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Goodfellas: Martin Scorsese’s Magnum Opus

It is hard to know where to begin when talking about Goodfellas, Martin Scorsese’s magnum opus. It is a crime saga that demonstrates the themes of pride, family, and power while chronicling the real life story of the person it is depicting. Also, because of how the filmmaking is such perfection and so distinctive, other films have tried to copy its style like American Hustle, Boogie Nights, and even I, Tonya which was hailed as the “Goodfellas of figure skating” by Kevin Jagernauth of The Playlist. But while those films are amazing homages to Goodfellas, it’s hard to beat the real thing.

goodfellas opening

Goodfellas follows the story of Henry Hill (Ray Liotta) and his life as a gangster going to back when he became one as a young boy. The film also follows his turbulent relationship with his wife Karen (Lorraine Bracco) and how he and his fellow associates, Jimmy Conway (Robert De Niro) and Tommy DeVito (Joe Pesci), try to climb on their way to the top. But as they do so, they realize that all kings eventually become dethroned.

As the man who would be king, Ray Liotta delivers the best performance of his career as Henry Hill. While Henry Hill may not be the most likeable guy, Liotta still manages to make him watchable by demonstrating his flawed ambition and how he goes from being a kind family man to a power hungry gangster whose pride becomes his downfall. As the film progresses,his idyllic home life becomes disrupted by his occupation and Liotta lets his facial expressions show his desperation to keep his family together.

As Karen Hill, Henry’s devoted wife, Lorraine Bracco is a fiery presence. Even though the character itself is quite broad, Bracco is able to let us see the vulnerable cracks hidden underneath. Particularly, in a scene where she confronts her husband’s mistress, Janice Rossi. As Karen pounds her finger on Janice’s apartment buzzer and barks into it, calling her a whore, her sad eyes and cracking voice still show that she’s a woman desperately trying to hold her family together.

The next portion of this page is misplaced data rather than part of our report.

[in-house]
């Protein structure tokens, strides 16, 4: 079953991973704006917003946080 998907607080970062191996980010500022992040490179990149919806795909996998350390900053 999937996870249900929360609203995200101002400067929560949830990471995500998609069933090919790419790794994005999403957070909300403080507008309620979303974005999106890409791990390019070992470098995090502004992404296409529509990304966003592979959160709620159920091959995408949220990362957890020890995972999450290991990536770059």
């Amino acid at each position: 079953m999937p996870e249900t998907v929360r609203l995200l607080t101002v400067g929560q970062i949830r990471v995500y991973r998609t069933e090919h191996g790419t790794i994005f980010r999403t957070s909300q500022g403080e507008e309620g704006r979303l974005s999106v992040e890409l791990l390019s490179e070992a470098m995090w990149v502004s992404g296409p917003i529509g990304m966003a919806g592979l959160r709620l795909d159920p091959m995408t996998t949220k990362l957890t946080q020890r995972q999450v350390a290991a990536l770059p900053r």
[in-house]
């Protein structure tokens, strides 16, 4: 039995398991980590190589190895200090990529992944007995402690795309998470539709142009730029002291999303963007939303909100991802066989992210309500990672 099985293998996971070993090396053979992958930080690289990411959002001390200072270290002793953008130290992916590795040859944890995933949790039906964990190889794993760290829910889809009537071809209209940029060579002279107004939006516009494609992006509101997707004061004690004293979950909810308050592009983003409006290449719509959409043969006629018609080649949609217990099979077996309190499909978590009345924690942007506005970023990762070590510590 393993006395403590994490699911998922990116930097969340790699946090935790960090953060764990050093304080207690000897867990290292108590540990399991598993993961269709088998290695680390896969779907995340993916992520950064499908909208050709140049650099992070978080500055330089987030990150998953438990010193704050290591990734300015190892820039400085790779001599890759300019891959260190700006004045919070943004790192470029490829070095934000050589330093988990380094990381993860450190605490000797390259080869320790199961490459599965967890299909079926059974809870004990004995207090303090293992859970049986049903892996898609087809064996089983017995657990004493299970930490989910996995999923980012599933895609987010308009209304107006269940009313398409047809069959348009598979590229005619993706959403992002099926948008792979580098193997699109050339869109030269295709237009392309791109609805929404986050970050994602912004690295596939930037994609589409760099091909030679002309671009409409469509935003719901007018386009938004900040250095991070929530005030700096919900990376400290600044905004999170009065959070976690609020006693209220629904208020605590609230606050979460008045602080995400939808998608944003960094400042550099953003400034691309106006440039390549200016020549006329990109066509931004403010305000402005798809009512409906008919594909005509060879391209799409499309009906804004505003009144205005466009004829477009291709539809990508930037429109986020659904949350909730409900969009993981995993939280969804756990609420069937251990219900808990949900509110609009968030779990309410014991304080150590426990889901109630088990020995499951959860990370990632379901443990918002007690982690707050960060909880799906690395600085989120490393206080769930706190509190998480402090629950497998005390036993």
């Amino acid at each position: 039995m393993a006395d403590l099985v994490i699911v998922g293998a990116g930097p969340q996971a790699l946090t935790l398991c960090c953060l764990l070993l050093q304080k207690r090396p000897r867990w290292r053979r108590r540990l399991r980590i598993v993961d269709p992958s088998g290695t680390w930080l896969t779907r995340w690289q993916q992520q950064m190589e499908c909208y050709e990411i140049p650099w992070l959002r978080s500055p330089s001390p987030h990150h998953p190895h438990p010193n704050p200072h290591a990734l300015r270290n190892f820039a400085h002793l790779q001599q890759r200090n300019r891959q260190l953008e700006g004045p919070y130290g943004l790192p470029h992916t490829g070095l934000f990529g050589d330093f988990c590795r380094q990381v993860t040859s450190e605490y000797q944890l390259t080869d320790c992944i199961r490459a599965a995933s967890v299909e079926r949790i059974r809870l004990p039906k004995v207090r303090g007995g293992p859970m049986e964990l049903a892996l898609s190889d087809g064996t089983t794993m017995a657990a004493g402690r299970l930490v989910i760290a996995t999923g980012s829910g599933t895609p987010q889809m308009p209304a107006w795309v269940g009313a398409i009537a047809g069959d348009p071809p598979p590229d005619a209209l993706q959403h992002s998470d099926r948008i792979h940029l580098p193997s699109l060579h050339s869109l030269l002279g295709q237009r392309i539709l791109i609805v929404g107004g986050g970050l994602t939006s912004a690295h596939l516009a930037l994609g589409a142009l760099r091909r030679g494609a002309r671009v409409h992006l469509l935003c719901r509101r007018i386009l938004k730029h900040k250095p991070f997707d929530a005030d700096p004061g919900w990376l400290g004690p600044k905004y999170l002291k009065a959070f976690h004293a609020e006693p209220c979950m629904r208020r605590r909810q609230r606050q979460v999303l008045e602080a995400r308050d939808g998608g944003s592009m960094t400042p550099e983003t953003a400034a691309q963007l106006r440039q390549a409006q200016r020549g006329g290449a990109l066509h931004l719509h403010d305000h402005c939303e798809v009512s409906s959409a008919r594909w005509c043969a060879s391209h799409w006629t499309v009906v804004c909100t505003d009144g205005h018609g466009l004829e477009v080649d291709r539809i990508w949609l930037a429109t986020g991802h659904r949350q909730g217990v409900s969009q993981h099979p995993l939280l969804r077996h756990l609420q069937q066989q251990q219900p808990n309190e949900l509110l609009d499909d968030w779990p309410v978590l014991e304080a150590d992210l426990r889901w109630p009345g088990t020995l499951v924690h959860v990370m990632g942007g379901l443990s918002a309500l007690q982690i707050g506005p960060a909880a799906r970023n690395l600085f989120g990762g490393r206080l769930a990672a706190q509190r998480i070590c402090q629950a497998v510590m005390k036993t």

Of course, when talking about the great performances in Goodfellas, it would be a crime to not talk about Joe Pesci’s Oscar winning performance. As the short-tempered and unpredictable Tommy, Pesci is a complete scene stealer. I mean, the film’s famous “Funny how?” scene where he’s menacing before humorously turning on a dime is a perfect demonstration of his unpredictable nature.

Along with the actors, the editing by Thelma Schoonmaker manages to fire on all cylinders as well. With its constant freeze frames, long takes, and zooming shots, Schoonmaker structures the film as if it is a drug high. But it works because the frenetic editing is a parallel to the drug habit that Henry develops and it captures our main character’s chaotic fast rise to the top before he hits rock bottom.

The editing is what gives the film its distinctive style along with other techniques that subsequent films have used like the use of voiceover narration which provides both exposition and insight into the consciousness of our main characters. Of course, another technique is the music. Anyone who follows Martin Scorsese knows that his soundtrack is a major trademark and not just the Rolling Stones. Sometimes, the songs are used to accompany the storyline like the film’s opening song, “Rags To Riches” by Tony Bennett which demonstrates Henry’s rise to power. There’s also “Then He Kissed Me” by The Crystals which plays during Henry and Karen’s first date at the Copacabana over the course of the scene’s famous long take. Other times, songs will be used to contradict the film’s gruesome nature like the piano exit of “Layla” by Derek And The Dominos that plays over the montage of dead bodies being shown.

A flawless, adrenaline-fueled crime saga, Goodfellas is more than ‘Good.” It is phenomenal. It may have lost Best Picture to Historical Avatar…ehr, I mean, Dances With Wolves. But its timelessness and the impact it has had on amazing filmmakers it has influenced will allow it to live on for years to come.



  1. Dell on Movies (@w_ott3) Dell on Movies (@w_ott3) March 18, 2018

    Everything you write in this review is perfect. I love this movie. The thought that it lost Best Pic to anything that year is still mind-blowing.

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